A family saga that spans the depths of love, loss, birth and death Derek Palacio’s The Mortifications is a beautifully heartbreaking novel.
The Encarnacion family once owned a tomato farm in Cuba during the 1980’s revolution, but Soledad, the family’s mother, one day decides that the revolution and her husband are not good for her two children, and so she decides to move to Hartford, Connecticut.
The Mortifications follows each of the four Encarnacion family members, Soledad, Uxbal and their twin children Ulises and Isabel. Torn apart in the throes of the revolution and separated by thousands of miles of sea and land, the children and Soledad begin a new life in Connecticut while Uxbal remains a mystery. Eventually the family comes to find each other again through strange coincidences, tragedy, and devotion.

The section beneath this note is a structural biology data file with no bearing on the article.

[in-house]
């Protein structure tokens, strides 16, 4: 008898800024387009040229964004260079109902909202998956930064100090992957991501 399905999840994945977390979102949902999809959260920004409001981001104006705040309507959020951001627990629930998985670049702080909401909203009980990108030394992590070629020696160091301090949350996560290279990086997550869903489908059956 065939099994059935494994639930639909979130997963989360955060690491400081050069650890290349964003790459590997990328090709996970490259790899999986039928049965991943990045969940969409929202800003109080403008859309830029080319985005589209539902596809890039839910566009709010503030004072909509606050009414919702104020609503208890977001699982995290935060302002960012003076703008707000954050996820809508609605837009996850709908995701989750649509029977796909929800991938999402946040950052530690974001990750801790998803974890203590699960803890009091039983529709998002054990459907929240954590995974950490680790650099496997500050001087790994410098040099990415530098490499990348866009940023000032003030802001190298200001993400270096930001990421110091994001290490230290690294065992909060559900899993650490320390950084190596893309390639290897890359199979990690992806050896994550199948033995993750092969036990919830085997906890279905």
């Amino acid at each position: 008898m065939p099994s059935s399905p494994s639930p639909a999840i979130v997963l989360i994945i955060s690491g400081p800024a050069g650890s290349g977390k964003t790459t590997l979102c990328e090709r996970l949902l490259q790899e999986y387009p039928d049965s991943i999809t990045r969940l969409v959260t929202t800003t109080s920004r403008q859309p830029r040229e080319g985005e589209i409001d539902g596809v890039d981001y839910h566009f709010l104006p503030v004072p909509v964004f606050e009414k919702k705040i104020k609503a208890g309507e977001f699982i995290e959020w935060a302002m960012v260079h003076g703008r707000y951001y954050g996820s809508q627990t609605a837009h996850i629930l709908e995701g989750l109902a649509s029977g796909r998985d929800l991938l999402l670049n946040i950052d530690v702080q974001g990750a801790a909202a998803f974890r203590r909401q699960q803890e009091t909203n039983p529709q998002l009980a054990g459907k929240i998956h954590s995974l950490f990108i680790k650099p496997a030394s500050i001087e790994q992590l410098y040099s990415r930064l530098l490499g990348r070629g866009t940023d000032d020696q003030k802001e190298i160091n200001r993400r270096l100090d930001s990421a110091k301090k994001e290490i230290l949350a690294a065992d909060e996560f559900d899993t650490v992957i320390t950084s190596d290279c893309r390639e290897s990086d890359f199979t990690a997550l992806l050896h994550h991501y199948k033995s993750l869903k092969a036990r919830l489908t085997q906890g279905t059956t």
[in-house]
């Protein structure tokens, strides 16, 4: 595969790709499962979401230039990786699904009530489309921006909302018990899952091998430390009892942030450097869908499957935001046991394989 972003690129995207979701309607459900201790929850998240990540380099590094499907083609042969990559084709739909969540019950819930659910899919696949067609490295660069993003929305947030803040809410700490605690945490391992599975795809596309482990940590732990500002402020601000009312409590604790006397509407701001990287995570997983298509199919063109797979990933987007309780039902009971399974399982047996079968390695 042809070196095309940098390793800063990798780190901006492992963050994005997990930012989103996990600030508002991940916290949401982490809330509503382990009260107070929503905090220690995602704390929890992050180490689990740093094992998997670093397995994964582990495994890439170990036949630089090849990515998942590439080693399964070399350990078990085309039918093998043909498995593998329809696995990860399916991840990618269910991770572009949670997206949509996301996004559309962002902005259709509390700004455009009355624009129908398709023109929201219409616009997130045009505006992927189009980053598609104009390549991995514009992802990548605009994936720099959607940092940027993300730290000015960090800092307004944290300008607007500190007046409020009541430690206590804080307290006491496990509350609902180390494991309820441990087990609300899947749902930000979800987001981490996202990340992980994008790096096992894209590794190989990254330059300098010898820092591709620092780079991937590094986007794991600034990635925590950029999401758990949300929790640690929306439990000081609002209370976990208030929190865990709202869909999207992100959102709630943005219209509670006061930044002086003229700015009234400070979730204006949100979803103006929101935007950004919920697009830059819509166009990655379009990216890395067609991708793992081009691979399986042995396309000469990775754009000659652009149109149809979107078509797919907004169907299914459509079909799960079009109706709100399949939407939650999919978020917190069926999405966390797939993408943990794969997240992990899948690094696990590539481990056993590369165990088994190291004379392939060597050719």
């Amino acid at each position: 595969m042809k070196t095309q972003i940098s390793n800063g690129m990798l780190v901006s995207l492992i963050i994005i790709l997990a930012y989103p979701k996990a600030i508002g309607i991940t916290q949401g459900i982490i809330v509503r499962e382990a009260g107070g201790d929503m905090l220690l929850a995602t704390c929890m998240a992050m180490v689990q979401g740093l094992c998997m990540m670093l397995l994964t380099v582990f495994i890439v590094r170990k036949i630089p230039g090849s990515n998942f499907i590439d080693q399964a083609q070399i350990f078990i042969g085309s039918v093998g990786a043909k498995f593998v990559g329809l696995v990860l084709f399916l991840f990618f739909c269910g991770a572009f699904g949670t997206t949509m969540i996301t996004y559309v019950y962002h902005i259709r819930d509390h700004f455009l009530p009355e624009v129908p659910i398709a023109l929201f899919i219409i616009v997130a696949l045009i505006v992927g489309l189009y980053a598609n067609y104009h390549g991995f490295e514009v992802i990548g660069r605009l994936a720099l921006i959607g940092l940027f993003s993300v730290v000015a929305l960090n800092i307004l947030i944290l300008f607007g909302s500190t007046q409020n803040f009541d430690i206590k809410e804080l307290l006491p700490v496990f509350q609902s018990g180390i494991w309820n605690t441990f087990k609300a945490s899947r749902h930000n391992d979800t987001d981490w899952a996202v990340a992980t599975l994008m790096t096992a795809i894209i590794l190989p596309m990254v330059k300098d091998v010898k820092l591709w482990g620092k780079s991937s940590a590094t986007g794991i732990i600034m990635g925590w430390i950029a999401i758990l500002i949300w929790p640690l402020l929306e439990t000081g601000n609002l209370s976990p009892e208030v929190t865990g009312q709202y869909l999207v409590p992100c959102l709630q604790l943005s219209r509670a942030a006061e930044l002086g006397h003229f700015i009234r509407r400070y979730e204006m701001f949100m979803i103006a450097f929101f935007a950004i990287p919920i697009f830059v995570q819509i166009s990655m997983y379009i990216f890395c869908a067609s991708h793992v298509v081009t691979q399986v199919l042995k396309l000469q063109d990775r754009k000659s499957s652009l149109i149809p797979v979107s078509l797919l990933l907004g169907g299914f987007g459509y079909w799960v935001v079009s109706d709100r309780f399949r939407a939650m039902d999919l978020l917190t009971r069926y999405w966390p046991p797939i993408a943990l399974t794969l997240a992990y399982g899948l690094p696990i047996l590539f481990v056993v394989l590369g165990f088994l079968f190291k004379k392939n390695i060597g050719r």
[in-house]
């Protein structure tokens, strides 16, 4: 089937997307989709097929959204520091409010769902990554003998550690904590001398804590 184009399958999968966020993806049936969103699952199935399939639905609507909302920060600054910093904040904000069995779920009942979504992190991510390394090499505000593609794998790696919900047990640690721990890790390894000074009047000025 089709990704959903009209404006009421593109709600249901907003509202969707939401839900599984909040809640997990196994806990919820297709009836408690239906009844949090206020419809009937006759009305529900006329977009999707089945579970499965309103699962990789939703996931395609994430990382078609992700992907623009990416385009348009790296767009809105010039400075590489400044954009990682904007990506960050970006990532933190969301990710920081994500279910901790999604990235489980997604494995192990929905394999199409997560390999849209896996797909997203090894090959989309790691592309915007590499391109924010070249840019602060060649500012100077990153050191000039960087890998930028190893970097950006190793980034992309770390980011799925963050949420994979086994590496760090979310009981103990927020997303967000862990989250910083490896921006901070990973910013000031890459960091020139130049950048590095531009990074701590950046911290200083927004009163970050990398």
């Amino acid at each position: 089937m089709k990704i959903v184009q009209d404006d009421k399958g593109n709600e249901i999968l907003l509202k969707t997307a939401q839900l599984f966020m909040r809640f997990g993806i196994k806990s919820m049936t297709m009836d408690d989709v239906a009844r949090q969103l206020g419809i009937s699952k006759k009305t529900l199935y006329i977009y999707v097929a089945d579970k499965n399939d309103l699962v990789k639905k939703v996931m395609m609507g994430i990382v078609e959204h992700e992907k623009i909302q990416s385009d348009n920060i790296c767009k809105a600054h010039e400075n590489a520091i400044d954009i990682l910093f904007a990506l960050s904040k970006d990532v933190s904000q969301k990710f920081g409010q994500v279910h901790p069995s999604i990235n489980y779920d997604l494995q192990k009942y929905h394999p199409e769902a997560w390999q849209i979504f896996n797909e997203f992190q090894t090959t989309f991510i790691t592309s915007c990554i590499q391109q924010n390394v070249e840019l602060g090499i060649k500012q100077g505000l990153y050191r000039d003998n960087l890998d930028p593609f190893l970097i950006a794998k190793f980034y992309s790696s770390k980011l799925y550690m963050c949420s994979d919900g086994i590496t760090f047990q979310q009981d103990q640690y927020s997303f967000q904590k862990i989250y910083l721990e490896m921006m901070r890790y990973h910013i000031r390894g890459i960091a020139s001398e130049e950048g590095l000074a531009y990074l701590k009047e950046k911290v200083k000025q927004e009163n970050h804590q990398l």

Palacio does a magnificent job of telling a very heart wrenching story in a distant manner, as far removed from the pain as the characters themselves often are. Every line feels like poetry and the emotion of the text swarms above the words, yet the reader is often unable to touch it. This mode of delivery creates a certain ambience that makes the reader feel trapped, suffocated, desperate, which are the exact emotions that each of the characters experience as they attempt to forget, repair, and eventually move on in their lives.
A beautiful and eye opening expression of Cuban-American literature and the harsh realities of revolution, The Mortifications by Derek Palacio is a worthwhile read. Released by Tim Duggan Books in October 2016, The Mortifications is available for purchase at your local bookstore.
FTC Disclaimer: This book was given to me in return for a fair and honest review of the text.